Here is a summary of the positions taken by the panelists:
( All quoted from the seed. )
For The Motion
- The framers of the Constitution put a system in place to address an ineffective or failed Congress. By circumventing Congress, an Article V convention would empower states to address issues national legislators will not.
- In an era of unprecedented expansion of federal government through executive orders and wide-reaching Supreme Court decisions, an Article V convention would allow states to propose and ratify amendments that limit federal overreach.
- The threat of a “runaway” convention is unsubstantiated. Because 38 states would be required to ratify any proposed amendment, any changes to the Constitution would reflect the will of the majority of Americans.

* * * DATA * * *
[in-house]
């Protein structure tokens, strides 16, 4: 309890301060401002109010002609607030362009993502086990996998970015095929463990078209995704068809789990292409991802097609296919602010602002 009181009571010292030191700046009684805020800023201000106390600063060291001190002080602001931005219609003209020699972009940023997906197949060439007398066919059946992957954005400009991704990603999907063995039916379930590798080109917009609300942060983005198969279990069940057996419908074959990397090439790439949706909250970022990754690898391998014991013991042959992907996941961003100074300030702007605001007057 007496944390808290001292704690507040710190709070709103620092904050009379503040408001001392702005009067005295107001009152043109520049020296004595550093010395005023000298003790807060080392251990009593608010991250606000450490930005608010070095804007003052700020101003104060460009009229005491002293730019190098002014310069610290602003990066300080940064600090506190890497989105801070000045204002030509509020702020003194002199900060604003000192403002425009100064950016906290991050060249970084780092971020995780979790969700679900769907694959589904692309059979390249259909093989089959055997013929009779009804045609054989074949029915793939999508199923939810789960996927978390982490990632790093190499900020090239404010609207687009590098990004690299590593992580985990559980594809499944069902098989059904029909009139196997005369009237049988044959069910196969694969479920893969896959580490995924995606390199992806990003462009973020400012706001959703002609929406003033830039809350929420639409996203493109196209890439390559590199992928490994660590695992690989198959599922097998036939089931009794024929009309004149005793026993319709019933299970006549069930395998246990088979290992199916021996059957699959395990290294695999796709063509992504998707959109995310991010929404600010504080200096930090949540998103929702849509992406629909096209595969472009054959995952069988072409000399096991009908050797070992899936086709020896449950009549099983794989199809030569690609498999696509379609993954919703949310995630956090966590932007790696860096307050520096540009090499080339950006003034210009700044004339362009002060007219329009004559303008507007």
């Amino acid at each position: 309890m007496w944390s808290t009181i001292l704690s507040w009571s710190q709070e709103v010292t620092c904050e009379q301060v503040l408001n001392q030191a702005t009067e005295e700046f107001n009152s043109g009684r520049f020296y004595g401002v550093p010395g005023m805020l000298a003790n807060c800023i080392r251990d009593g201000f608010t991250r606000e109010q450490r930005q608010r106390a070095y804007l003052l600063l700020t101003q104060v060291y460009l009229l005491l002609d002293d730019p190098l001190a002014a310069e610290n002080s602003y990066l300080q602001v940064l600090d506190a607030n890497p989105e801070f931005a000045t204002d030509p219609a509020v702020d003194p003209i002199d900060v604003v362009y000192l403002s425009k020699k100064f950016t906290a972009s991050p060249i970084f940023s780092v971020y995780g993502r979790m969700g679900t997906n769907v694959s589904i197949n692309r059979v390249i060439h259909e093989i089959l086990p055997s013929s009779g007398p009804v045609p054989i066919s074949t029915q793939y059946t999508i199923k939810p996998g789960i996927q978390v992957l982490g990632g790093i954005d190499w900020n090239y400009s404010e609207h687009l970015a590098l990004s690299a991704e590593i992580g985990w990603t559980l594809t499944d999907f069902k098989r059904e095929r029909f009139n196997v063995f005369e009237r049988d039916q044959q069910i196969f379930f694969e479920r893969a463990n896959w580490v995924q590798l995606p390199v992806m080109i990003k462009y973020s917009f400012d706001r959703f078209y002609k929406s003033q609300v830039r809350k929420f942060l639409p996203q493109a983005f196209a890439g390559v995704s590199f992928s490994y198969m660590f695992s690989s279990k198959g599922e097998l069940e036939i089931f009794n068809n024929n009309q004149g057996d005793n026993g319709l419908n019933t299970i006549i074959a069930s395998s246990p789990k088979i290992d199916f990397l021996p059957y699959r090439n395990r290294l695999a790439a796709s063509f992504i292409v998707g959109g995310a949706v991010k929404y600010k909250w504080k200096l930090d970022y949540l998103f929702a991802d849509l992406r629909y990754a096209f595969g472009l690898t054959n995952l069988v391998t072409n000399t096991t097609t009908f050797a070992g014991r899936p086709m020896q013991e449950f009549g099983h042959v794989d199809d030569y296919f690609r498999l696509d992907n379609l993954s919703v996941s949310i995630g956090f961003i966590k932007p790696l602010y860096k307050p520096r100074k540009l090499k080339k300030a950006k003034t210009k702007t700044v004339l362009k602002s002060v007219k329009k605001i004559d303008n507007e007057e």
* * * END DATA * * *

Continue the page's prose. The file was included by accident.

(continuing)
Against The Motion
- Article V gives us very little guidance on how a convention would actually work. With such an ill-defined process, whatever the end-result, the legitimacy of the Constitution will be called into question.
- A convention to amend the Constitution would give special interest groups unprecedented opportunity to lobby delegates for their causes, allowing wealthy donors and corporations direct access to the amendment process.
- Opponents say the only precedent we have to work with is the convention of 1787--which scrapped the Articles of Confederation. With no way to enforce limits on the proceedings, sweeping changes could be made. Are we ready to imperil fundamentals of the Constitution, particularly in our current and deeply partisan political climate?